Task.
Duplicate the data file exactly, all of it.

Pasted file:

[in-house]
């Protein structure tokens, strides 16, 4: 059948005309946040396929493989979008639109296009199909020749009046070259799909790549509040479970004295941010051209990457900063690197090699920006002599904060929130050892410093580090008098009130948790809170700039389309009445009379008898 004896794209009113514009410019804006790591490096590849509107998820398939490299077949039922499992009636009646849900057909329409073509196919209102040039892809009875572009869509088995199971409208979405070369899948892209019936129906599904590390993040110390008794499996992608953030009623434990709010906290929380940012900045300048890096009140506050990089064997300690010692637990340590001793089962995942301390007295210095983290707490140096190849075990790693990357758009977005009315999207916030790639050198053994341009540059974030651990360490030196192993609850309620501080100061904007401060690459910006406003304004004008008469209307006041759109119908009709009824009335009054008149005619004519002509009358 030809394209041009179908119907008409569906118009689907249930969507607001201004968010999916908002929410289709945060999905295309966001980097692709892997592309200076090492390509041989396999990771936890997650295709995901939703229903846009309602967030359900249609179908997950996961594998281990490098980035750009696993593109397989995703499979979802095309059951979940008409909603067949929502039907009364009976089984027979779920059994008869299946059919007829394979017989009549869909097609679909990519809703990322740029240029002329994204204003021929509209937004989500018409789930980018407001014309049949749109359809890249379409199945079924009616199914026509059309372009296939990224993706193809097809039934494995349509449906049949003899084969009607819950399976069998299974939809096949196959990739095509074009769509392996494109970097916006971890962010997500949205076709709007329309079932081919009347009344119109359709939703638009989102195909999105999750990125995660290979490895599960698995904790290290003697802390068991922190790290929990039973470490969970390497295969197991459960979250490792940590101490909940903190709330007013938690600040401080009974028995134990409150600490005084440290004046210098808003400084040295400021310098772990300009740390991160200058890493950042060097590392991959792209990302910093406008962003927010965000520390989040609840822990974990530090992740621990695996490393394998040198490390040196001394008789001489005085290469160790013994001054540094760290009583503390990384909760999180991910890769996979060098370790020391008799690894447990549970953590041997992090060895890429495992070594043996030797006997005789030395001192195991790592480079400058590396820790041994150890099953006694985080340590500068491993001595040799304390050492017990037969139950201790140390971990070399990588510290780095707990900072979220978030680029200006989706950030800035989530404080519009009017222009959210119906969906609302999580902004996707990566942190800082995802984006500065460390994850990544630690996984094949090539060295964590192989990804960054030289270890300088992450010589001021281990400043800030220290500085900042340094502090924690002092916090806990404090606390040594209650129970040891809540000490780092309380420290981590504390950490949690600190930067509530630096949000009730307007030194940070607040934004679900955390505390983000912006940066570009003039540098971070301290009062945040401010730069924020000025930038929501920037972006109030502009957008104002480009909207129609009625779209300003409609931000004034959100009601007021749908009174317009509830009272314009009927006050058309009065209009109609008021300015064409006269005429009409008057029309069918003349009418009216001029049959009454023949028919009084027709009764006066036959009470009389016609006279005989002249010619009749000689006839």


[in-house]
């Protein structure tokens, strides 16, 4: 059948005309946040396929493989979008639109296009199909020749009046070259799909790549509040479970004295941010051209990457900063690197090699920006002599904060929130050892410093580090008098009130948790809170700039389309009445009379008898 004896794209009113514009410019804006790591490096590849509107998820398939490299077949039922499992009636009646849900057909329409073509196919209102040039892809009875572009869509088995199971409208979405070369899948892209019936129906599904590390993040110390008794499996992608953030009623434990709010906290929380940012900045300048890096009140506050990089064997300690010692637990340590001793089962995942301390007295210095983290707490140096190849075990790693990357758009977005009315999207916030790639050198053994341009540059974030651990360490030196192993609850309620501080100061904007401060690459910006406003304004004008008469209307006041759109119908009709009824009335009054008149005619004519002509009358 030809394209041009179908119907008409569906118009689907249930969507607001201004968010999916908002929410289709945060999905295309966001980097692709892997592309200076090492390509041989396999990771936890997650295709995901939703229903846009309602967030359900249609179908997950996961594998281990490098980035750009696993593109397989995703499979979802095309059951979940008409909603067949929502039907009364009976089984027979779920059994008869299946059919007829394979017989009549869909097609679909990519809703990322740029240029002329994204204003021929509209937004989500018409789930980018407001014309049949749109359809890249379409199945079924009616199914026509059309372009296939990224993706193809097809039934494995349509449906049949003899084969009607819950399976069998299974939809096949196959990739095509074009769509392996494109970097916006971890962010997500949205076709709007329309079932081919009347009344119109359709939703638009989102195909999105999750990125995660290979490895599960698995904790290290003697802390068991922190790290929990039973470490969970390497295969197991459960979250490792940590101490909940903190709330007013938690600040401080009974028995134990409150600490005084440290004046210098808003400084040295400021310098772990300009740390991160200058890493950042060097590392991959792209990302910093406008962003927010965000520390989040609840822990974990530090992740621990695996490393394998040198490390040196001394008789001489005085290469160790013994001054540094760290009583503390990384909760999180991910890769996979060098370790020391008799690894447990549970953590041997992090060895890429495992070594043996030797006997005789030395001192195991790592480079400058590396820790041994150890099953006694985080340590500068491993001595040799304390050492017990037969139950201790140390971990070399990588510290780095707990900072979220978030680029200006989706950030800035989530404080519009009017222009959210119906969906609302999580902004996707990566942190800082995802984006500065460390994850990544630690996984094949090539060295964590192989990804960054030289270890300088992450010589001021281990400043800030220290500085900042340094502090924690002092916090806990404090606390040594209650129970040891809540000490780092309380420290981590504390950490949690600190930067509530630096949000009730307007030194940070607040934004679900955390505390983000912006940066570009003039540098971070301290009062945040401010730069924020000025930038929501920037972006109030502009957008104002480009909207129609009625779209300003409609931000004034959100009601007021749908009174317009509830009272314009009927006050058309009065209009109609008021300015064409006269005429009409008057029309069918003349009418009216001029049959009454023949028919009084027709009764006066036959009470009389016609006279005989002249010619009749000689006839």